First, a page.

Burn ban archives for: Douglas County

Stage 1 ban continues in Chelan, Douglas, Kittitas, Klickitat, and Okanogan

The Stage 1 burn ban in Chelan, Douglas, Kittitas, Klickitat, and Okanogan counties has been extended until Tuesday because air quality has not improved much, according to the Washington Department of Ecology.

Forecasters predict some short-lived improvements in air quality in eastern Washington on Saturday, but stagnant conditions are expected again on Sunday and Monday. Warmer temperatures and occasional precipitation might help somewhat, but not enough.

Under a Stage 1 ban, all outdoor burning is prohibited including residential, agricultural and forest burning. Use of uncertified wood stoves, fireplaces, inserts, and other uncertified wood-burning devices is prohibited unless they are a home’s only adequate source of heat. Certified wood stoves, pellet stoves and other certified wood-burning devices are allowed.

Call 1-866-211-6284 if you think someone is illegally burning or you are impacted by smoke.

Up-to-date burn ban information is available at www.waburnbans.net.

Ecology’s burn bans do not apply on tribal reservations, where the U.S. Environmental Protection Agency has jurisdiction. Call 1-800-424-4372 for tribal burn ban information or visit the EPA’s Washington Burn Ban page on its website.

To keep tabs on burn bans, go online to www.waburnbans.net

Stage 1 burn ban called for Chelan, Douglas, Kittitas, Klickitat and Okanogan counties

 

A Stage 1 burn ban for Klickitat, Kittitas, Chelan, Douglas and Okanogan counties has been issued for 4 p.m. today, (Dec. 1, 2014) by the Washington Department of Ecology. The ban will remain in place until further notice. Air is expected to remain cold and stagnant over the next few days.

All outdoor burning – including residential, agricultural and forest burning – is prohibited.

Under a Stage 1 ban the use of uncertified wood-burning devices – including fireplaces, wood stoves and inserts – is prohibited unless they are a home’s only adequate source of heat.

Certified wood-burning devices and pellet stoves are allowed. Ecology recommends burning hot fires using only clean, dry wood.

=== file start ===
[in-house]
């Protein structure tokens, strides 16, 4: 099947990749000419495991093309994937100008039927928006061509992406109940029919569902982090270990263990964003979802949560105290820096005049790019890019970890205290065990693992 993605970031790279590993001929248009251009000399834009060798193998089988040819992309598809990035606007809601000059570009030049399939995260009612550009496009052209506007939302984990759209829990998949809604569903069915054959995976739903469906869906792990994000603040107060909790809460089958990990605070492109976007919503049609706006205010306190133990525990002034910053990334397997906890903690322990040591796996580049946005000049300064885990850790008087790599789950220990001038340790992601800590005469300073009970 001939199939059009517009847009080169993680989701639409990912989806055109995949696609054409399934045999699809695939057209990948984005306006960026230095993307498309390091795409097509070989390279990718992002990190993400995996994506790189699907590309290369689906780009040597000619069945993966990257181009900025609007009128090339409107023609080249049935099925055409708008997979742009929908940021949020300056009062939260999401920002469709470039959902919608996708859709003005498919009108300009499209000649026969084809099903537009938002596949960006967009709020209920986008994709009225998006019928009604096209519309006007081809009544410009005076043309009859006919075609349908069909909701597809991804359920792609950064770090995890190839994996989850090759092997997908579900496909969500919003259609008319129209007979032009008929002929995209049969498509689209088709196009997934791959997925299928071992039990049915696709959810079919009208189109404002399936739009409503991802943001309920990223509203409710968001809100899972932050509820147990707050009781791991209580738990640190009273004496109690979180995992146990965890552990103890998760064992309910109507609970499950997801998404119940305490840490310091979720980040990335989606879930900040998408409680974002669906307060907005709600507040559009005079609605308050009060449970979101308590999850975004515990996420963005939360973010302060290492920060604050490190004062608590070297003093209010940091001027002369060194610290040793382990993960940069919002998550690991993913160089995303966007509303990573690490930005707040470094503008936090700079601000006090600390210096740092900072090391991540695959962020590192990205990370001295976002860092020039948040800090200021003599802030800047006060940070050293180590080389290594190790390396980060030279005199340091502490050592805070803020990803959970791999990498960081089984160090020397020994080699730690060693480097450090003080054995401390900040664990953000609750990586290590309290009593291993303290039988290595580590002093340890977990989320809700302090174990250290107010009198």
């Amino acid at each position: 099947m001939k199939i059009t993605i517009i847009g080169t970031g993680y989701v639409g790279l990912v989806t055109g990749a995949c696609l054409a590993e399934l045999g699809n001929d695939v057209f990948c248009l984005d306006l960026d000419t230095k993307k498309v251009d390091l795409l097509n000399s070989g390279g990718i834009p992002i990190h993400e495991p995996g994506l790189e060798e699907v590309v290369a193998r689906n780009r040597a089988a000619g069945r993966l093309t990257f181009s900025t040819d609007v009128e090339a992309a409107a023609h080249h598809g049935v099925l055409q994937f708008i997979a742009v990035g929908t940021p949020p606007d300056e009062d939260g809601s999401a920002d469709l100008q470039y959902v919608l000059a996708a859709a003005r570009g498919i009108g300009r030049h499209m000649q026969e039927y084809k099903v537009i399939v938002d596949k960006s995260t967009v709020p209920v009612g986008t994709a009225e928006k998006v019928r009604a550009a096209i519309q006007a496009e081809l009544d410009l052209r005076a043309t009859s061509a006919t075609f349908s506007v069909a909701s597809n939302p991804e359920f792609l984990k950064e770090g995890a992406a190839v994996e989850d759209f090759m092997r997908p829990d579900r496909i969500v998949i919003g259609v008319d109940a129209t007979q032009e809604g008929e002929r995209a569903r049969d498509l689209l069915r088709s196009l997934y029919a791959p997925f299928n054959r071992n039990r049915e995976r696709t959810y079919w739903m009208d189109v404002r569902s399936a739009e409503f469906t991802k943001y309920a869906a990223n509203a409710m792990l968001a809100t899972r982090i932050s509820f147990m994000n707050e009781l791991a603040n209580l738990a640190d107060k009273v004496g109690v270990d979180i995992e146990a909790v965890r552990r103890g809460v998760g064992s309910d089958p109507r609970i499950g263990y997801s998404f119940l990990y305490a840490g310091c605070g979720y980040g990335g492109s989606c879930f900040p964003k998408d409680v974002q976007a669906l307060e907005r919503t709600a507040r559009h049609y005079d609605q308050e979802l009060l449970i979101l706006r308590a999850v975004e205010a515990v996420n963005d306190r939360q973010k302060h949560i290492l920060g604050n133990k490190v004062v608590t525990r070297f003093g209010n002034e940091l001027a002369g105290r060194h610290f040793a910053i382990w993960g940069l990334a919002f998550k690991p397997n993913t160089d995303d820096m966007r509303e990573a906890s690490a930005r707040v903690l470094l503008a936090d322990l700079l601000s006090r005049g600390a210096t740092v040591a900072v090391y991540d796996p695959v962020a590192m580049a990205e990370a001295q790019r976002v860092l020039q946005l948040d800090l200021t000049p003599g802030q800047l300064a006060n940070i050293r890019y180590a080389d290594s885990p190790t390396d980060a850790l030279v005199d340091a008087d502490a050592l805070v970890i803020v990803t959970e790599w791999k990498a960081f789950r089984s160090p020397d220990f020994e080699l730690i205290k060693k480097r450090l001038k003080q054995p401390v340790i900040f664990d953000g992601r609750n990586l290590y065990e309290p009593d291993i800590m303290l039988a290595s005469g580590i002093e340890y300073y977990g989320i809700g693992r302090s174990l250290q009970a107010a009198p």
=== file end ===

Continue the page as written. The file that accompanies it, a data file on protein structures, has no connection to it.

By limiting burning and following restrictions when burn bans are called, residents can help improve air quality sooner.

Ecology’s burn bans do not apply on tribal reservations, where the U.S. Environmental Protection Agency has jurisdiction

 

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Burn ban extended for three and expires for 12 counties in Central and Eastern Washington

The Washington Department of Ecology is extending a Stage 1 burn ban in Franklin, Okanogan and Walla Walla counties to 10 a.m., Thursday, Nov. 20. The burn ban will expire for Adams, Asotin, Chelan, Columbia, Douglas, Ferry, Garfield, Grant, Kittitas, Klickitat, Pend Oreille, and Stevens counties at 10 a.m., Tuesday, Nov. 18 as scheduled.

Continued stagnant air conditions are forecast for Franklin, Okanogan and Walla Walla counties, putting them at risk for air pollution to reach unhealthy levels.

Under a Stage 1 ban all outdoor burning and use of uncertified wood stoves, inserts, fireplaces, other wood-burning devices are prohibited unless they are a home’s only adequate source of heat. Prohibited outdoor burning includes residential, agricultural and forest burning. Certified wood-burning devices and pellet stoves are allowed.

Ecology’s burn bans do not apply on tribal reservations, where the U.S. Environmental Protection Agency has jurisdiction.

Stage 1 burn ban called for 15 counties in Central and Eastern Washington

The Department of Ecology is issuing a Stage 1 burn ban starting at 4 p.m. Sunday, Nov. 16, and ending at 10 a.m. Nov. 18. The burn ban includes Adams, Asotin, Chelan, Columbia, Douglas, Ferry, Franklin, Garfield, Grant, Kittitas, Klickitat, Okanogan, Pend Oreille, Stevens, and Walla Walla counties.

Cool, stagnant air conditions are forecast in the region, putting the counties at risk for air pollution to reach unhealthy levels.

Under a Stage 1 ban all outdoor burning and use of uncertified wood-burning devices is prohibited, including fireplaces, wood stoves and inserts unless they are a home’s only adequate source of heat. Prohibited outdoor burning includes residential, agricultural and forest burning. Certified wood-burning devices and pellet stoves are allowed.

Ecology’s burn bans do not apply on tribal reservations, where the U.S. Environmental Protection Agency has jurisdiction.